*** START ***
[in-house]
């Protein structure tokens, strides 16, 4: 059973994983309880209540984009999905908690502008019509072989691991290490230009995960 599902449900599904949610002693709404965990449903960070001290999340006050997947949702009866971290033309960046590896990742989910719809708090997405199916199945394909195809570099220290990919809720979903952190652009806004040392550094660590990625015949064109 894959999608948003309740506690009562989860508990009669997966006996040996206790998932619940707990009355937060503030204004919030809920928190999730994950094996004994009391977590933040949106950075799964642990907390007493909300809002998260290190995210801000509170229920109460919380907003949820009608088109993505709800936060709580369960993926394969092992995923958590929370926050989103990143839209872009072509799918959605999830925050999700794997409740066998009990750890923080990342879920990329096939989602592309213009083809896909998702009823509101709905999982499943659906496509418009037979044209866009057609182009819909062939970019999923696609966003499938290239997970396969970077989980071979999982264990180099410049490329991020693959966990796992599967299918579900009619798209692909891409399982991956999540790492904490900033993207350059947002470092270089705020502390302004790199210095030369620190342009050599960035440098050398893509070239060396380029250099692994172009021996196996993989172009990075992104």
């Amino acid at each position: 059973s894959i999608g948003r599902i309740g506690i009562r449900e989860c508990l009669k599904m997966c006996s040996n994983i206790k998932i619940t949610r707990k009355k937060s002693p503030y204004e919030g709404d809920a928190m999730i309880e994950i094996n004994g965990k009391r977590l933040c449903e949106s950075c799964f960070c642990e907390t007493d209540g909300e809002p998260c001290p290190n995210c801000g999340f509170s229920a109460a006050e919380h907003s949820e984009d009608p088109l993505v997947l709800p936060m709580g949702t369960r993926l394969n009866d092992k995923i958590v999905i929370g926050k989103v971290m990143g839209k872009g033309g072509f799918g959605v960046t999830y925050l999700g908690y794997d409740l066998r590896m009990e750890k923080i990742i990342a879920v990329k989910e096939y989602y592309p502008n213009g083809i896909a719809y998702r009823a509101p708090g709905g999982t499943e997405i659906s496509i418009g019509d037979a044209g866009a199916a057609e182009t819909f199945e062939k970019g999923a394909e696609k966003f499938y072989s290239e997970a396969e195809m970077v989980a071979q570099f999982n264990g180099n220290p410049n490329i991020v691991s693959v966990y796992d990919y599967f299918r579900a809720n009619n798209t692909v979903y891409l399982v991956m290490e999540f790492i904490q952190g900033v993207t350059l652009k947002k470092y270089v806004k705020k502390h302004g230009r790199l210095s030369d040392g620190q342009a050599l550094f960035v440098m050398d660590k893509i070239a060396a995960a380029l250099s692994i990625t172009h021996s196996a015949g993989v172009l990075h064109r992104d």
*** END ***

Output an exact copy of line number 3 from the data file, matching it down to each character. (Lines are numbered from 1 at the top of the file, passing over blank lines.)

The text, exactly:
């Amino acid at each position: 059973s894959i999608g948003r599902i309740g506690i009562r449900e989860c508990l009669k599904m997966c006996s040996n994983i206790k998932i619940t949610r707990k009355k937060s002693p503030y204004e919030g709404d809920a928190m999730i309880e994950i094996n004994g965990k009391r977590l933040c449903e949106s950075c799964f960070c642990e907390t007493d209540g909300e809002p998260c001290p290190n995210c801000g999340f509170s229920a109460a006050e919380h907003s949820e984009d009608p088109l993505v997947l709800p936060m709580g949702t369960r993926l394969n009866d092992k995923i958590v999905i929370g926050k989103v971290m990143g839209k872009g033309g072509f799918g959605v960046t999830y925050l999700g908690y794997d409740l066998r590896m009990e750890k923080i990742i990342a879920v990329k989910e096939y989602y592309p502008n213009g083809i896909a719809y998702r009823a509101p708090g709905g999982t499943e997405i659906s496509i418009g019509d037979a044209g866009a199916a057609e182009t819909f199945e062939k970019g999923a394909e696609k966003f499938y072989s290239e997970a396969e195809m970077v989980a071979q570099f999982n264990g180099n220290p410049n490329i991020v691991s693959v966990y796992d990919y599967f299918r579900a809720n009619n798209t692909v979903y891409l399982v991956m290490e999540f790492i904490q952190g900033v993207t350059l652009k947002k470092y270089v806004k705020k502390h302004g230009r790199l210095s030369d040392g620190q342009a050599l550094f960035v440098m050398d660590k893509i070239a060396a995960a380029l250099s692994i990625t172009h021996s196996a015949g993989v172009l990075h064109r992104d």